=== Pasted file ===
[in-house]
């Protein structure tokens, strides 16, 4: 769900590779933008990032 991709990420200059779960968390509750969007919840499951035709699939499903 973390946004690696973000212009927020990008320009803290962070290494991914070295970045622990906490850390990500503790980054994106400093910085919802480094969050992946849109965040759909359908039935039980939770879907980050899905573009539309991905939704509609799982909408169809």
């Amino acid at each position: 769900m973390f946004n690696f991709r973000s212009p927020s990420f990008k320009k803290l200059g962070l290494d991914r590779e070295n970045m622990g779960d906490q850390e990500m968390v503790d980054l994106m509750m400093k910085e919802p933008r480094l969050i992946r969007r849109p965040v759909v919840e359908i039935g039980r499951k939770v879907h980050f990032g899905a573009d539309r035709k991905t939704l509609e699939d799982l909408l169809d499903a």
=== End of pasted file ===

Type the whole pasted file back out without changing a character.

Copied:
[in-house]
């Protein structure tokens, strides 16, 4: 769900590779933008990032 991709990420200059779960968390509750969007919840499951035709699939499903 973390946004690696973000212009927020990008320009803290962070290494991914070295970045622990906490850390990500503790980054994106400093910085919802480094969050992946849109965040759909359908039935039980939770879907980050899905573009539309991905939704509609799982909408169809």
């Amino acid at each position: 769900m973390f946004n690696f991709r973000s212009p927020s990420f990008k320009k803290l200059g962070l290494d991914r590779e070295n970045m622990g779960d906490q850390e990500m968390v503790d980054l994106m509750m400093k910085e919802p933008r480094l969050i992946r969007r849109p965040v759909v919840e359908i039935g039980r499951k939770v879907h980050f990032g899905a573009d539309r035709k991905t939704l509609e699939d799982l909408l169809d499903a």